Afterwards, I made my way up to Laurent's for Guillemette's galette party. I thought I was late, but the galette's hadn't been cut. Food covered the kitchen table; the galettes were lined up on the counter. I was stuffed and couldn't have eaten a thing. I ran into Leila, whom I haven't seen in almost four years. And then Jean appeared. I was so tired I didn't recognize her at first. Someone handed me a glass of champagne and I chatted with random people here and there. Guillemette handed Jean a slice of the galette. She took a bite and soon Jean was showing me a feve. She was crowned queen for the second year in a row.

After my glass of champagne, I took my leave. It wasn't until I was on the subway platform that I realized I hadn't said goodbye to Laurent. As soon as I returned home, I emailed him an apology and a word of thanks.

On Saturday I went to the Neue Gallery for the Egon Schiele exhibit. I had never before been to the museum, and found it lovely. The exhibits are housed in a mansion commissioned by industrialist William Starr Miller, and completed in 1914. The museum felt European in the way in which paintings were displayed on its floors amidst Viennese clocks and cabinets and in the small gallery spaces. I knew little about Schiele (the first time I had heard his name might have been in relation to a Rachel's album), and thoroughly enjoyed my introduction to his watercolors, paintings, and drawings.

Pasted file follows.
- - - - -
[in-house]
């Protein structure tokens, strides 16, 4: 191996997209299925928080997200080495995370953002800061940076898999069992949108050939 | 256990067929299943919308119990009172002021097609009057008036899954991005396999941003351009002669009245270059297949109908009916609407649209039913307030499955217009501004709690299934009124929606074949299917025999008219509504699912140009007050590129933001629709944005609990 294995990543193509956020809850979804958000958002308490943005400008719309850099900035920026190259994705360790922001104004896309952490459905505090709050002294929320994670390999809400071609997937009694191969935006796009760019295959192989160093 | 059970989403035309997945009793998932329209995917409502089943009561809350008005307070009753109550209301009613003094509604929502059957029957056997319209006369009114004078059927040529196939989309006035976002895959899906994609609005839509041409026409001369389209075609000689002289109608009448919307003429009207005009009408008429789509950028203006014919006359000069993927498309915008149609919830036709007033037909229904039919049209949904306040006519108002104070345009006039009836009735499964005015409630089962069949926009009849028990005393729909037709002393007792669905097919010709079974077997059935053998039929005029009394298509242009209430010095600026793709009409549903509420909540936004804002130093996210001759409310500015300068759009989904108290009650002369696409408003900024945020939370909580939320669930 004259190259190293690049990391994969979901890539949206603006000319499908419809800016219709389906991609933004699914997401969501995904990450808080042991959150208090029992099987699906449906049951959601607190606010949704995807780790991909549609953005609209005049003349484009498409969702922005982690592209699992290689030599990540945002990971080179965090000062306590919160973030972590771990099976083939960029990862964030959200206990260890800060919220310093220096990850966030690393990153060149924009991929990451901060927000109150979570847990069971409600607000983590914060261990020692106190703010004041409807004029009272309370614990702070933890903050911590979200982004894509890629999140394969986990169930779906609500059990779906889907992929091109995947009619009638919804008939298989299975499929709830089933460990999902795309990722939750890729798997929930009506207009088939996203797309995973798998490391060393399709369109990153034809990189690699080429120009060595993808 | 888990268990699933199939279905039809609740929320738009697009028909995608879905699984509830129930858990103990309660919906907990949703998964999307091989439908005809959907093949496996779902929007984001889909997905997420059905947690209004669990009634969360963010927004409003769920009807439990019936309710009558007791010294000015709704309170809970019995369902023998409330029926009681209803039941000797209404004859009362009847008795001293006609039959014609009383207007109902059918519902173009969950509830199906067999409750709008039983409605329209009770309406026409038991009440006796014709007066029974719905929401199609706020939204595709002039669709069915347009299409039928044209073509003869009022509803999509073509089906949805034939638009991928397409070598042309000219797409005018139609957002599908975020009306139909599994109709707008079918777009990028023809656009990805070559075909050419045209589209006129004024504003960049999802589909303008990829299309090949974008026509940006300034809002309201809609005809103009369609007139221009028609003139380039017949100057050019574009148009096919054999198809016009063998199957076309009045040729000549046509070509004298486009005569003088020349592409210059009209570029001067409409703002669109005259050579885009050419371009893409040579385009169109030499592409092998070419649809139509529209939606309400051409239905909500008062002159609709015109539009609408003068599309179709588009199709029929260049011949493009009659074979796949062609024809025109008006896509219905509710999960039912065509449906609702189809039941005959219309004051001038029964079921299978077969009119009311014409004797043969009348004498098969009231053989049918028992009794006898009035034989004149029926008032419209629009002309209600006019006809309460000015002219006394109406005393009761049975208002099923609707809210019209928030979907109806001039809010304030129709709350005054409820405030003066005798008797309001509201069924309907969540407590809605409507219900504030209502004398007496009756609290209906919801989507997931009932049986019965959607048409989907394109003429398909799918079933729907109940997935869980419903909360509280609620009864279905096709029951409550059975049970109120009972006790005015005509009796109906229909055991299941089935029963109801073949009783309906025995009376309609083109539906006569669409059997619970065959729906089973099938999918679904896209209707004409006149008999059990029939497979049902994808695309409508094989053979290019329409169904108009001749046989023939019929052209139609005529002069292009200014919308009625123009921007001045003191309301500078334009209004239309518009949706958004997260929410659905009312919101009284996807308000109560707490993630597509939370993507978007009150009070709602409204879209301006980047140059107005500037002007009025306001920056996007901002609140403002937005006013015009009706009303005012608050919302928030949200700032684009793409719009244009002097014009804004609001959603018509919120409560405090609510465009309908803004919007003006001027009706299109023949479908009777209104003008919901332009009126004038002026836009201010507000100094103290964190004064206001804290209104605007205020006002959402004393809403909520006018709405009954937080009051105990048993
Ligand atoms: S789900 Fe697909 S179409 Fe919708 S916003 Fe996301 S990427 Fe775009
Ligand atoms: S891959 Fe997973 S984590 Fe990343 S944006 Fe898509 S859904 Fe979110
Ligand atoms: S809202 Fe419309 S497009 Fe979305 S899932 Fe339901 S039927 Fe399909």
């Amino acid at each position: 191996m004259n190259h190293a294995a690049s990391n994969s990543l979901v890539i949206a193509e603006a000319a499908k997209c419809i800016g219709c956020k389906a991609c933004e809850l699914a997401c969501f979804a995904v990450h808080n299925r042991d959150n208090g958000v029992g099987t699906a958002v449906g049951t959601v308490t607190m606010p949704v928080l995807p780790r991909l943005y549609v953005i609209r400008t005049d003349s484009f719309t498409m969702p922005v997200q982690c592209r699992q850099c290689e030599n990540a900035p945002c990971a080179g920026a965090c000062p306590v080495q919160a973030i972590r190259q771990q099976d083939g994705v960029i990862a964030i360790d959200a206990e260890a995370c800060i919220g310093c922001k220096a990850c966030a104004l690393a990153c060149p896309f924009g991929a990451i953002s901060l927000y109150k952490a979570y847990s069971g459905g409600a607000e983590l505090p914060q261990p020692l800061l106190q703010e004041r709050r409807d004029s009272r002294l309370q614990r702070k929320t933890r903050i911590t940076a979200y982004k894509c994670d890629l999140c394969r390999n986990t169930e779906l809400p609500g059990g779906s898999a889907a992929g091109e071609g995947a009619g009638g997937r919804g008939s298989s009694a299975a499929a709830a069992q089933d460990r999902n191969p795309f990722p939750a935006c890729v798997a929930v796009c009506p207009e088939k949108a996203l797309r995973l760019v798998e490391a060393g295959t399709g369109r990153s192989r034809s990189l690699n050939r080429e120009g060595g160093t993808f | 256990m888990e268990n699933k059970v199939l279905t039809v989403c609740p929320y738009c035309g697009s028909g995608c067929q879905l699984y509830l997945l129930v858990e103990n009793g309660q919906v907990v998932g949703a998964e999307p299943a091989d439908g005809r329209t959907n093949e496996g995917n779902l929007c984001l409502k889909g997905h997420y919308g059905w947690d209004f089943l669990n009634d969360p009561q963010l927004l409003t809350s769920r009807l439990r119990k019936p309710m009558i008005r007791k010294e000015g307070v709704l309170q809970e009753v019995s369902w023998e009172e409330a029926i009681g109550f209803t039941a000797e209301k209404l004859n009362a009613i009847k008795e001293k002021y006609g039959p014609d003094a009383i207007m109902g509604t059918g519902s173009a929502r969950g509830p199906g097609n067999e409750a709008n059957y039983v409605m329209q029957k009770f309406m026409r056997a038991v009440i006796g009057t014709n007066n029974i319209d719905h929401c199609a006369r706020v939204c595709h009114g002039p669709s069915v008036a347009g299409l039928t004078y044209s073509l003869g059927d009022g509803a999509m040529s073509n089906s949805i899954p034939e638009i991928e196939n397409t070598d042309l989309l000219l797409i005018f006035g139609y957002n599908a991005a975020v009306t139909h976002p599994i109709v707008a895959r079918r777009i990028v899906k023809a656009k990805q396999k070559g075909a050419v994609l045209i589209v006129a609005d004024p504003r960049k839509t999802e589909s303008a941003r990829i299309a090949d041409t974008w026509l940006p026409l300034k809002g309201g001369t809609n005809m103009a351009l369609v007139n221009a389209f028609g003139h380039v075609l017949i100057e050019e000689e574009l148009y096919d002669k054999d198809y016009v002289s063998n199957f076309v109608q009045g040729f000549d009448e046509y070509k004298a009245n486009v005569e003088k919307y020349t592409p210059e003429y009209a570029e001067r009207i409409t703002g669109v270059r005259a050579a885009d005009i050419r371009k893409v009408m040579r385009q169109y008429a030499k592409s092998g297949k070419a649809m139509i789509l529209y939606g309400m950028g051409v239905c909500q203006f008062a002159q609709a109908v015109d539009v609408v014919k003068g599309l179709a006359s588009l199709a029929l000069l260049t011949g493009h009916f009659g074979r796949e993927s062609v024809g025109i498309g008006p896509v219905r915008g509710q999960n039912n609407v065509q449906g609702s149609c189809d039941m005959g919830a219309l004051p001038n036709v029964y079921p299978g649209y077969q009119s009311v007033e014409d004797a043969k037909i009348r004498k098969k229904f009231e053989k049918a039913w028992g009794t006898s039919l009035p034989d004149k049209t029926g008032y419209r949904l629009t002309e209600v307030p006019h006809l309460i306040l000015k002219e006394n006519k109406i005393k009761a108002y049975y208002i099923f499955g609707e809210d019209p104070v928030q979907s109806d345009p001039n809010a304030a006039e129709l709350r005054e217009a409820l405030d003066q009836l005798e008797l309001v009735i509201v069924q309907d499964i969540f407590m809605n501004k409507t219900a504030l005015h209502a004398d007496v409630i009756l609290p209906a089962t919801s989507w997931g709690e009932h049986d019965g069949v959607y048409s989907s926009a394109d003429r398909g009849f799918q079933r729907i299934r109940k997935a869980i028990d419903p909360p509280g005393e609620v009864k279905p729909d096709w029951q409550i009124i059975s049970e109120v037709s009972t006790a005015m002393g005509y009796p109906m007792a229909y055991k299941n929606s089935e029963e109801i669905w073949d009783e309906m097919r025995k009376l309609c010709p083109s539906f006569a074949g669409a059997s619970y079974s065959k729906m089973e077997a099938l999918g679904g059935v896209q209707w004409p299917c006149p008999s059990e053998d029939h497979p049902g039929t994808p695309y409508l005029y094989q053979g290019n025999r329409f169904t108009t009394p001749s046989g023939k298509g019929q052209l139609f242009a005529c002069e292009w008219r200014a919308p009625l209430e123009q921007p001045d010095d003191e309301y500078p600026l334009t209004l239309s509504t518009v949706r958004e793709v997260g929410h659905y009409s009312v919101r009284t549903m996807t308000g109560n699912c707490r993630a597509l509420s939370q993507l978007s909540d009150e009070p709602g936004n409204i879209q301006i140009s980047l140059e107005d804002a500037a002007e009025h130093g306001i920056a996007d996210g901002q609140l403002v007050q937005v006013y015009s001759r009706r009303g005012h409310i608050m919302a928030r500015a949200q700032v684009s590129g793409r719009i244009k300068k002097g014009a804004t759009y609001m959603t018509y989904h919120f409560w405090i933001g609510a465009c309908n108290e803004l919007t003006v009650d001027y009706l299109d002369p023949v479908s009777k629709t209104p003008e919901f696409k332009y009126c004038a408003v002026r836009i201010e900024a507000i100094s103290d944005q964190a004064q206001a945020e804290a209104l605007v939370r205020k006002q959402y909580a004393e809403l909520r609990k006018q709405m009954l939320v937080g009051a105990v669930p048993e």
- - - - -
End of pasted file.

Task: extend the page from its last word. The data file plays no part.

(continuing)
The next day, Guillemette would ask me if I noticed anything in particular about the exhibit. When I confessed I hadn't, she asked if any of the drawings reminded me of Laurent. The likeness became suddenly apparent. She said Patrick had first mentioned it to her.

I took the bus home. It was still early, but I was starving having eaten little all day. Walking from 8th street, I decided to stop by the Pearl Oyster Bar. A line had formed outside. The doors would open at six. It was 5:45. I stood in line.

By the time the doors opened the line had grown to be at least twice as long. As people filed in, a woman directed them to tables or seats at the bar. I took a seat next to two women from New Jersey who immediately introduced themselves. They were in town for the day, taking time away from their husbands and children. I ordered oysters and the signature lobster roll with shoestring fries. Regina had recommended the fish sandwich, but it wasn't on the dinner menu.